This book moves really fast, as swift as Stieg Larsson's Millenium trilogy and with almost as many plot-boilers. The character of Detective Linna isn't so particularly distinctive--he's as much like many another clever, daring, relentless and often rogue homicide detective--and there's no Lisbeth Salander character to endear the reader, but the story still catches on fairly quickly and its pace keeps the attachment. Lars Kepler is actually a pseudonym for the husband and wife writing team of Alexander and Alexandra Coehlo Ahndori, and much like another author couple from a generation earlier, they've managed a great deal of success with their debut book and it's sequel (yet to be released stateside). At times the stories of both Dr. Bark and Detective Loona can be a bit hard to juggle. It's very back-and-forth. But seasoned Scandinavian crime fiction readers will soon get the hang of it. As with many other similar Nordic Noir thrillers, this book is not for the faint of heart. There is plenty of blood and mayhem, guts and violence on the pages and 'Kepler' spares no one, even the most innocent, from their destiny. (MYS KEPLER)

Friday, August 12, 2011

Another fascinating website for reading suggestions

I just discovered the FiveBooks page on The Browser's website. The site's editors interview a famous person about his/her favorite books on a particular topic. Usually the person they pick to interview is considered an expert in that subject. Some of the interviews include Ruth Reichl discussing her favorite books on American food, J0hn Kerry discussing his favorite books on progressivism, and Oscar Hijuelos talking about his favorite books about Cuba.

The interviews provide a very interesting insight into books that helped shape the ideas of some of today's influential thinkers. Click here to explore the site -- and maybe to add some titles to your own reading list!

Deadly Indifference: The Perfect (Political) Storm: Hurricane Katrina, The Bush White House and Beyond / by Michael D. Brown

Anyone involved in the Hurricane Katrina mess likely won't have to remember too hard to recognize the author of this book. Michael "Brownie" Brown is someone a lot of people are still angry at. And while it may not be anytime soon that their opinions change, at least he gets to tell his side of the story. The former undersecretary of Homeland Security and FEMA chief who made a hollow mockery out of press conferences during the Hurricane Katrina disaster and who seemingly had the backing of former President Bush tries to counter the opinion most people have of him and the administration's handling of the disaster. But what could have been at least a semi-sincere, apologetic appeal to the masses is instead an account which places blame a little too often by a man more concerned about his own reputation than any apparent "indifference" shown during the disaster. Though he tries to be objective in some parts, Brown's narrative tends to implicate and and indict more than inform. Everyone from his boss Michael Chertoff (who must at least hold some of the blame) to his boss's bosses (President Bush and Donald Rumsfeld) to the state-level chain of command (Governor Blanco and Mayor Nagin) to the media (an especially akward section of the book is dedicated to his on-air interview with Soledad O'Brien) and the American public who stand ready to condemn are included in Brown's rant. Though disappointing, his account is informative and most will want to at least take a look at it. It's also a book which still reflects on the local, cultural environment. (976.044 BROWN)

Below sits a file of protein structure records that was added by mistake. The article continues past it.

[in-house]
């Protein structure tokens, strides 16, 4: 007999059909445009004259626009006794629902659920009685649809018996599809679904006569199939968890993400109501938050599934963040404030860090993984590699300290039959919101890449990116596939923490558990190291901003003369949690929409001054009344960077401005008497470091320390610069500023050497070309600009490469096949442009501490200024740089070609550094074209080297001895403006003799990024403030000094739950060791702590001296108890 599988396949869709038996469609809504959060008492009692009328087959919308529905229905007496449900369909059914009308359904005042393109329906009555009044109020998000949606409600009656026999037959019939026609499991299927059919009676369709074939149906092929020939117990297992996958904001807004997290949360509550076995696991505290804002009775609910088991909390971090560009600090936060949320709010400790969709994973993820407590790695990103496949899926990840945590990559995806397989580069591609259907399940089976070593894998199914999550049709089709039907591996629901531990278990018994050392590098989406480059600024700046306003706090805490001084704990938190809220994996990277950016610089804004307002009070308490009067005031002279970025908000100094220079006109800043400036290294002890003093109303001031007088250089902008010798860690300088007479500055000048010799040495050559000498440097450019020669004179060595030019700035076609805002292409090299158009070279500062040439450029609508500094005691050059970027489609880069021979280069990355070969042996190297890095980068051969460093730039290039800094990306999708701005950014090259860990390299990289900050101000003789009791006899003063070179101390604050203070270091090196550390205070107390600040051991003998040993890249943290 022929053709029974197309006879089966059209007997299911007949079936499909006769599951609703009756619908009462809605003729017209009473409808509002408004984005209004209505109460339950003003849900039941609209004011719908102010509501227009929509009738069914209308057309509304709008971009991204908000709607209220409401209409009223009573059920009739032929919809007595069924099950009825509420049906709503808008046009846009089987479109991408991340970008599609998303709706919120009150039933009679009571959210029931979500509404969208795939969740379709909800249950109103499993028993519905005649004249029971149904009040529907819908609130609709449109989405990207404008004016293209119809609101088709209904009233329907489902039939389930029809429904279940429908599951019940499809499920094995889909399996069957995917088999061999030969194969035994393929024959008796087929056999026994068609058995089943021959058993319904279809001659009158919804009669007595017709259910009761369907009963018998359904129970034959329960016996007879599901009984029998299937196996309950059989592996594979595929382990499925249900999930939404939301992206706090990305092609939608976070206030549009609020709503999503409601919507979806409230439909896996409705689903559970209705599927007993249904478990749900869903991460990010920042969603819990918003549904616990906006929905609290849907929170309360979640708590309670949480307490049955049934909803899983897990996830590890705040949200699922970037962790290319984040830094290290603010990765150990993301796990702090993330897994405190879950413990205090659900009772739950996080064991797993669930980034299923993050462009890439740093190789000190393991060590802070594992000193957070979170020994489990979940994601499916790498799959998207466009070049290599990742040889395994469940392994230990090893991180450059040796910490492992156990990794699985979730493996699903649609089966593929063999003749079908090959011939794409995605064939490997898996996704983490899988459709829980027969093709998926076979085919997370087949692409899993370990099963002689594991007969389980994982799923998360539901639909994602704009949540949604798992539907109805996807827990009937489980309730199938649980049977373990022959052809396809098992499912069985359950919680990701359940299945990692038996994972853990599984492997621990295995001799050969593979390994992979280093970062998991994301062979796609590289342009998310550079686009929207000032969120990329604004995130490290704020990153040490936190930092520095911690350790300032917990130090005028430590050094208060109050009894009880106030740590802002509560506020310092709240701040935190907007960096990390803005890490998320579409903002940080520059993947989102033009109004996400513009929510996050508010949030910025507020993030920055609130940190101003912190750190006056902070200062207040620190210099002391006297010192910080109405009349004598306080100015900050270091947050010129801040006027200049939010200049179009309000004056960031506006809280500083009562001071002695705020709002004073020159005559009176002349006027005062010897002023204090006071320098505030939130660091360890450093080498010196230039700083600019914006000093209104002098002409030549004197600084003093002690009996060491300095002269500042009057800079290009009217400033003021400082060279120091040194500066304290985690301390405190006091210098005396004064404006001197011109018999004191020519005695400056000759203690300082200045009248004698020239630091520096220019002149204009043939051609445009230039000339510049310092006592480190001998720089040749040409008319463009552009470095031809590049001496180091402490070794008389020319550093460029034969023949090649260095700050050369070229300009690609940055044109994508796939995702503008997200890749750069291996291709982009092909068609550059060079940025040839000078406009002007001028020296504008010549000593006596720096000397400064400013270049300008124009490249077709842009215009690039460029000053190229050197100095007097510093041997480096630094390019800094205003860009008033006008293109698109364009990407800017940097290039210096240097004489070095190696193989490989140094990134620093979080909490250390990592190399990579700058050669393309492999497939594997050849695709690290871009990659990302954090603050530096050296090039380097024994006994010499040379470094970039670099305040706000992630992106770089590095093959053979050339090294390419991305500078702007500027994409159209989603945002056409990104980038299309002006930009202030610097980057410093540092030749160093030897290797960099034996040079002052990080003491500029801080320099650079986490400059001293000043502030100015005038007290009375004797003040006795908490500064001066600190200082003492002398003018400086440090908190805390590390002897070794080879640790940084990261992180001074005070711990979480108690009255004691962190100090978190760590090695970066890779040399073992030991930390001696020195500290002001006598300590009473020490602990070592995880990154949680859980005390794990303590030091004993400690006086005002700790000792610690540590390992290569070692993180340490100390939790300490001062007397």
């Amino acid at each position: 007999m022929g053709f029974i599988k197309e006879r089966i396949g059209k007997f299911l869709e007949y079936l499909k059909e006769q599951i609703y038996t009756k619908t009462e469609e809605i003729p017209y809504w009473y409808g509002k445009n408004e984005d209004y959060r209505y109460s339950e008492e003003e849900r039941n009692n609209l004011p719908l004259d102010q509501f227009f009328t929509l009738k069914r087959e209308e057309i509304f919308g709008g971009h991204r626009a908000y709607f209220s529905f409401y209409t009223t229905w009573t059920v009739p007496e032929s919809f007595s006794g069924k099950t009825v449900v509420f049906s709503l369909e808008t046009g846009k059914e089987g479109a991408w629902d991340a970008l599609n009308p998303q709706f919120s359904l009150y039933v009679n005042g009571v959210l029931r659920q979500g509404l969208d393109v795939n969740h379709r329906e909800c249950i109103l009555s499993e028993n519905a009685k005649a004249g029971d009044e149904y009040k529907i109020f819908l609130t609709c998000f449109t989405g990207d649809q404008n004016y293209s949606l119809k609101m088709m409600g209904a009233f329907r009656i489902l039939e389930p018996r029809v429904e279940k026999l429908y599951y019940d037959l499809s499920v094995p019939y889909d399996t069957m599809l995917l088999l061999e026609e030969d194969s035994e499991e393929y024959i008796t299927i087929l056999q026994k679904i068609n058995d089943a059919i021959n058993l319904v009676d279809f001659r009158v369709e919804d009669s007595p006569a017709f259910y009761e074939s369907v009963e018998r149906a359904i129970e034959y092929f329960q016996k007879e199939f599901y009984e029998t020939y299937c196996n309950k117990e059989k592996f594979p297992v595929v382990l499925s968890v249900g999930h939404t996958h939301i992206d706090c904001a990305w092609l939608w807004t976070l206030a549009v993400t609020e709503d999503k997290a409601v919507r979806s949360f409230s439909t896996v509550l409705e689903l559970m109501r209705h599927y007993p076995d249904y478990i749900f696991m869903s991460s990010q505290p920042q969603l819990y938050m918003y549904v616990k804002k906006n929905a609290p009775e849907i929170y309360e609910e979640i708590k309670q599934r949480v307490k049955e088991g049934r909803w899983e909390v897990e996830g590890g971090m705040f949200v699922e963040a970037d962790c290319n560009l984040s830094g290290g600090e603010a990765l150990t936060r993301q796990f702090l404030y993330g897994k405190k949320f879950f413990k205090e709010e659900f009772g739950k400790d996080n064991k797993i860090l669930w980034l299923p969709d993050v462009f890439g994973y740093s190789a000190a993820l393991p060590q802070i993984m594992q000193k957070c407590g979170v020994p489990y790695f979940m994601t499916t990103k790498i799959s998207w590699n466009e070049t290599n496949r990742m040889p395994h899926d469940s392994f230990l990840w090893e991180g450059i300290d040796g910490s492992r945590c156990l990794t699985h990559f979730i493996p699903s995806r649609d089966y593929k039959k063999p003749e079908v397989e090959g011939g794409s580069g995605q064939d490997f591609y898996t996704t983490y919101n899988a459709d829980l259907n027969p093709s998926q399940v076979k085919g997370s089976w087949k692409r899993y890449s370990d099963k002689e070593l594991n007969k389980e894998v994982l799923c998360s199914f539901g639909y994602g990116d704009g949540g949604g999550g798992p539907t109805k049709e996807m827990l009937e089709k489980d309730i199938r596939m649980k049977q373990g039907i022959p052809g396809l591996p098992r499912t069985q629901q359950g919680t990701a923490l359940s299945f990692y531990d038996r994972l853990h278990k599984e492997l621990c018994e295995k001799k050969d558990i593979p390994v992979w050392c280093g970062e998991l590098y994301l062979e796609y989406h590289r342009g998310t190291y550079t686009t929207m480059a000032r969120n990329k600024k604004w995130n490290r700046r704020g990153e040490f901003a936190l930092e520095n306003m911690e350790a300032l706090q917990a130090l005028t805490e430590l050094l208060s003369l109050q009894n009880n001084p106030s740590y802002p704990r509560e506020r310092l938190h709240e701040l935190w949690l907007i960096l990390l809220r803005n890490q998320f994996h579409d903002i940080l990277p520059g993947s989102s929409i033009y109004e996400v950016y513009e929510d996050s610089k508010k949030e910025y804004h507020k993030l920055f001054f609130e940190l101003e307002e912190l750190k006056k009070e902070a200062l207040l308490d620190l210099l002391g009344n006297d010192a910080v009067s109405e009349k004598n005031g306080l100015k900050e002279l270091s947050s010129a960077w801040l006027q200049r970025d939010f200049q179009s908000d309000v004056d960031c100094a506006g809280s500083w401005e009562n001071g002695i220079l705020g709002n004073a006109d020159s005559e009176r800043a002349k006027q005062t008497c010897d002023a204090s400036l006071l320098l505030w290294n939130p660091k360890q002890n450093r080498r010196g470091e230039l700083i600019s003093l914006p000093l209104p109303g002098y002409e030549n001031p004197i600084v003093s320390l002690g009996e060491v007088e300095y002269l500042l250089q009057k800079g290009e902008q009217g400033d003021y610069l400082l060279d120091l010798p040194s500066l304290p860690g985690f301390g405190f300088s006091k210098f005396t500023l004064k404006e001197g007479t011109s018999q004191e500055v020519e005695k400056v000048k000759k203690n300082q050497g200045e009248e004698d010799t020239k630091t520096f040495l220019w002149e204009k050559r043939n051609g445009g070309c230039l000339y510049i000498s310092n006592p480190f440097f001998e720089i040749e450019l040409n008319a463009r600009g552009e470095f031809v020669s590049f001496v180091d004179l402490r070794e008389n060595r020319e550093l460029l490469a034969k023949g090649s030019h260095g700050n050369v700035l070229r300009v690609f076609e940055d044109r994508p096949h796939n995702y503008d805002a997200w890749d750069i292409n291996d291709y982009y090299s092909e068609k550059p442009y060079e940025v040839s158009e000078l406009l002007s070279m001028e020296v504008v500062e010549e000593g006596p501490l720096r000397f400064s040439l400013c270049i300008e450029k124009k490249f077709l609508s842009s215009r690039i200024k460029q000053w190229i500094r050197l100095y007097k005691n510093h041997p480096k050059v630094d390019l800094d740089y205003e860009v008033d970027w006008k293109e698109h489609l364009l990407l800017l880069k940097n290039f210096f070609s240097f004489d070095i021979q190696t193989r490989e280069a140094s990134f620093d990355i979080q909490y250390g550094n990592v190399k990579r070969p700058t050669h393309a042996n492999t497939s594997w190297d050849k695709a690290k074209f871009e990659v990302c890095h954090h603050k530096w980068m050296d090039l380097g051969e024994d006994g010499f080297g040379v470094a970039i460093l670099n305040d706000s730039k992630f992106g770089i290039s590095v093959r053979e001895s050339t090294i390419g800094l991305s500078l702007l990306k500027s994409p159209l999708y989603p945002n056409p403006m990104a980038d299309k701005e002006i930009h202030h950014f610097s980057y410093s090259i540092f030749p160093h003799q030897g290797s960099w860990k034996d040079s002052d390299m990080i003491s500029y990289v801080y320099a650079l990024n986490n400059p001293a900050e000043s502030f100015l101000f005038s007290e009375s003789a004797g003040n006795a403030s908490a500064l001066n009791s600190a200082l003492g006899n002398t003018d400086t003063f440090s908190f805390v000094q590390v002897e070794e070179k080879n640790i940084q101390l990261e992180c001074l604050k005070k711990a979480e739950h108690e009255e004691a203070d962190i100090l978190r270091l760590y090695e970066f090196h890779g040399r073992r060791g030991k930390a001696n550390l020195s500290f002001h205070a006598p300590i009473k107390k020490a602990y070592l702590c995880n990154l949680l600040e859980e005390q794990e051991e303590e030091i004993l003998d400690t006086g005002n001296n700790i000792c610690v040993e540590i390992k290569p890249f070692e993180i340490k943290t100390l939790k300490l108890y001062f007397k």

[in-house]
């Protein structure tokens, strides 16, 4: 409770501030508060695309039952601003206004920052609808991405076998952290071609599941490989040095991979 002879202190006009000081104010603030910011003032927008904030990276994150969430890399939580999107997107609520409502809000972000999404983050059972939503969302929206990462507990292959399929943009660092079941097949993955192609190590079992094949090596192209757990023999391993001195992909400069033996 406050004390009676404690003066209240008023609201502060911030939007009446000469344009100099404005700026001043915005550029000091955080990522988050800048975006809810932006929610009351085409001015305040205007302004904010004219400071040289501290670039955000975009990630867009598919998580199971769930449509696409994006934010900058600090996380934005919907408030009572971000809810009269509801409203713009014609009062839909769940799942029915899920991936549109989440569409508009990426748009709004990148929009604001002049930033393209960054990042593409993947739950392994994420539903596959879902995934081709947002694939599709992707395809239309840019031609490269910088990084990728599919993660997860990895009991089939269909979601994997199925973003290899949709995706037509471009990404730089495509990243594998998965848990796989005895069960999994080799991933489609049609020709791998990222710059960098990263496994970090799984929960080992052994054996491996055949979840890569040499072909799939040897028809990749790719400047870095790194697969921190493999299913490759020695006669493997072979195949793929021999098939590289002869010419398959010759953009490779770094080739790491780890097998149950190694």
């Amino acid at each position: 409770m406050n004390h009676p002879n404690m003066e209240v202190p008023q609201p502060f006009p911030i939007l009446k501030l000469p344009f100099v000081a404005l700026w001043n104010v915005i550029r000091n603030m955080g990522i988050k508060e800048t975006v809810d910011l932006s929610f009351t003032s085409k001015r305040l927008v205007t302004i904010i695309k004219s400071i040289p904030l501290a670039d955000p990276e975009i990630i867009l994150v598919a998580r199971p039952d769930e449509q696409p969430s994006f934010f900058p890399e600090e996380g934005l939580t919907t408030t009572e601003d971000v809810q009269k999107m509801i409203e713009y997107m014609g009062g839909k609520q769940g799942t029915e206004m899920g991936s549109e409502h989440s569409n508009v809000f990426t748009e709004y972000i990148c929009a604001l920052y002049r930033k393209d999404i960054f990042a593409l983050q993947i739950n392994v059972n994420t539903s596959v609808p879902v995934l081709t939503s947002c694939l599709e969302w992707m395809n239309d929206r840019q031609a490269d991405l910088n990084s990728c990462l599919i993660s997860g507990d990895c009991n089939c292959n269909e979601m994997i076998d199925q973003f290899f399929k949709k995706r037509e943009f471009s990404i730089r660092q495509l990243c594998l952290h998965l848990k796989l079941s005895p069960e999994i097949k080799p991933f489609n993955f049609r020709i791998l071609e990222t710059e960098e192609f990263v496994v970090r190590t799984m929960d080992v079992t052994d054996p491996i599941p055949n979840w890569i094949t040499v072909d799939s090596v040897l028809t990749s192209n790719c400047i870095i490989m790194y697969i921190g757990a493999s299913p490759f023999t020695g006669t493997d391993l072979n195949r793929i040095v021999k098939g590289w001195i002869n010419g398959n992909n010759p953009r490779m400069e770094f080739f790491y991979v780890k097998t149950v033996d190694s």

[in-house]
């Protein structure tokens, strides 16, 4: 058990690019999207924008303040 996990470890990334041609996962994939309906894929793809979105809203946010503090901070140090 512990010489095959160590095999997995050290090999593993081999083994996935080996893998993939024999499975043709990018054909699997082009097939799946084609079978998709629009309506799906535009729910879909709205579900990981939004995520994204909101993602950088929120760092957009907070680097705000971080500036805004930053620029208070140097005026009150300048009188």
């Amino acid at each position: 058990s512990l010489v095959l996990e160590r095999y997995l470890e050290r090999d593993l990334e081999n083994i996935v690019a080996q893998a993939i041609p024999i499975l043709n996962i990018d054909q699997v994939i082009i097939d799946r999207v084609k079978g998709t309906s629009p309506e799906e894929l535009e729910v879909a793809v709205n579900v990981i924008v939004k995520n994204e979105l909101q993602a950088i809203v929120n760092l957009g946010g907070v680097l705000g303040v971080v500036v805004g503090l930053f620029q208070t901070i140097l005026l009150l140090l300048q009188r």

Thursday, August 11, 2011

The Great White Hope (1970) DVD / a Martin Ritt film w/ screenplay (and original play) by Howard Sackler; starring James Earl Jones & Jane Alexander

"Hey, look, man, I ain't fighting for no race, I ain't redeeming nobody. My mama told me Mr. Lincoln done that. Ain't that why you shot him?"

No one wants Jack Jefferson to be heavyweight champion. In 1909 America, spectators are loath to witness a black man win what's predominately considered the ultimate test of masculinity and skilled athleticism. It's not just that he's black--everyone including Jefferson knows the implications of skin color during the Jim Crow era. It's that he flaunts it. Loud, proud and never shy about confronting the obvious, Jefferson doesn't even have the sense to keep his personal life personal. He's got the wealth to live the high life full of expensive cars and fancy clothes, all of which he rubs in the faces of his detractors. He drinks, gambles and swears loudly. He's friends with criminals. He speaks his mind freely, calling out his critics and taunting his opponents both in and out of the ring. Flouting convention and breaking taboo, he dates and marries white women like his latest girlfriend, Eleanor, whom he keeps by his side wherever he goes. And he's never, ever sorry about any of it.